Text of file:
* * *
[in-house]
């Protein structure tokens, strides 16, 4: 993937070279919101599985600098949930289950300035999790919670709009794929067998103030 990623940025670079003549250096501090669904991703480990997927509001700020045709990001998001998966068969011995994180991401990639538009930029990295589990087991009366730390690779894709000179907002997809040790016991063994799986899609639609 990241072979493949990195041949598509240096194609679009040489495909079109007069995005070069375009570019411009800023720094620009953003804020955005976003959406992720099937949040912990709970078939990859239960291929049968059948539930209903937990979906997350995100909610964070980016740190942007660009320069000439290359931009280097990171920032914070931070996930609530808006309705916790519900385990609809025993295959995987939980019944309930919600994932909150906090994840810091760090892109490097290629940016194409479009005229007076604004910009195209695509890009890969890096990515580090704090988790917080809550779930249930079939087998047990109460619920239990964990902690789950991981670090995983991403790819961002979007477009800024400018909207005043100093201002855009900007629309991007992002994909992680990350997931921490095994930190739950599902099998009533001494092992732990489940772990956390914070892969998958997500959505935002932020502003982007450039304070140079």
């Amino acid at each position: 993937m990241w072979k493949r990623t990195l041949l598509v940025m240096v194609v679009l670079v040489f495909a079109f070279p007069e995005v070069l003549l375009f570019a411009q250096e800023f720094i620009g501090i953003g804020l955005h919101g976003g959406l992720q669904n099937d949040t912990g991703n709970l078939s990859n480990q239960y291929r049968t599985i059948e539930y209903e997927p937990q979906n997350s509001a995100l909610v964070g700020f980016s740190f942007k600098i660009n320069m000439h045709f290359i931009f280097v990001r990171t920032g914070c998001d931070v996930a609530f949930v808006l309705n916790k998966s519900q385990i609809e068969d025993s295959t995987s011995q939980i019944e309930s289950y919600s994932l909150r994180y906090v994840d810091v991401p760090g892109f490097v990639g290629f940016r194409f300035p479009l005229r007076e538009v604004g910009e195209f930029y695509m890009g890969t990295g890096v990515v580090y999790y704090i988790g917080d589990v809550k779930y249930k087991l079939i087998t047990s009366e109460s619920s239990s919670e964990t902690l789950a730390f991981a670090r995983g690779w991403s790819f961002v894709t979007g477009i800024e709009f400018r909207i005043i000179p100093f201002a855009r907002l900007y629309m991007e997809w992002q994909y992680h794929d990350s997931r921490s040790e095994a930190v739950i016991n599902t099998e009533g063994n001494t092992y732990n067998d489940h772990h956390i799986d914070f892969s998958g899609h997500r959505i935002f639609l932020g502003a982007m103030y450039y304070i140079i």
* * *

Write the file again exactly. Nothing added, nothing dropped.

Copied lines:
[in-house]
């Protein structure tokens, strides 16, 4: 993937070279919101599985600098949930289950300035999790919670709009794929067998103030 990623940025670079003549250096501090669904991703480990997927509001700020045709990001998001998966068969011995994180991401990639538009930029990295589990087991009366730390690779894709000179907002997809040790016991063994799986899609639609 990241072979493949990195041949598509240096194609679009040489495909079109007069995005070069375009570019411009800023720094620009953003804020955005976003959406992720099937949040912990709970078939990859239960291929049968059948539930209903937990979906997350995100909610964070980016740190942007660009320069000439290359931009280097990171920032914070931070996930609530808006309705916790519900385990609809025993295959995987939980019944309930919600994932909150906090994840810091760090892109490097290629940016194409479009005229007076604004910009195209695509890009890969890096990515580090704090988790917080809550779930249930079939087998047990109460619920239990964990902690789950991981670090995983991403790819961002979007477009800024400018909207005043100093201002855009900007629309991007992002994909992680990350997931921490095994930190739950599902099998009533001494092992732990489940772990956390914070892969998958997500959505935002932020502003982007450039304070140079």
């Amino acid at each position: 993937m990241w072979k493949r990623t990195l041949l598509v940025m240096v194609v679009l670079v040489f495909a079109f070279p007069e995005v070069l003549l375009f570019a411009q250096e800023f720094i620009g501090i953003g804020l955005h919101g976003g959406l992720q669904n099937d949040t912990g991703n709970l078939s990859n480990q239960y291929r049968t599985i059948e539930y209903e997927p937990q979906n997350s509001a995100l909610v964070g700020f980016s740190f942007k600098i660009n320069m000439h045709f290359i931009f280097v990001r990171t920032g914070c998001d931070v996930a609530f949930v808006l309705n916790k998966s519900q385990i609809e068969d025993s295959t995987s011995q939980i019944e309930s289950y919600s994932l909150r994180y906090v994840d810091v991401p760090g892109f490097v990639g290629f940016r194409f300035p479009l005229r007076e538009v604004g910009e195209f930029y695509m890009g890969t990295g890096v990515v580090y999790y704090i988790g917080d589990v809550k779930y249930k087991l079939i087998t047990s009366e109460s619920s239990s919670e964990t902690l789950a730390f991981a670090r995983g690779w991403s790819f961002v894709t979007g477009i800024e709009f400018r909207i005043i000179p100093f201002a855009r907002l900007y629309m991007e997809w992002q994909y992680h794929d990350s997931r921490s040790e095994a930190v739950i016991n599902t099998e009533g063994n001494t092992y732990n067998d489940h772990h956390i799986d914070f892969s998958g899609h997500r959505i935002f639609l932020g502003a982007m103030y450039y304070i140079i």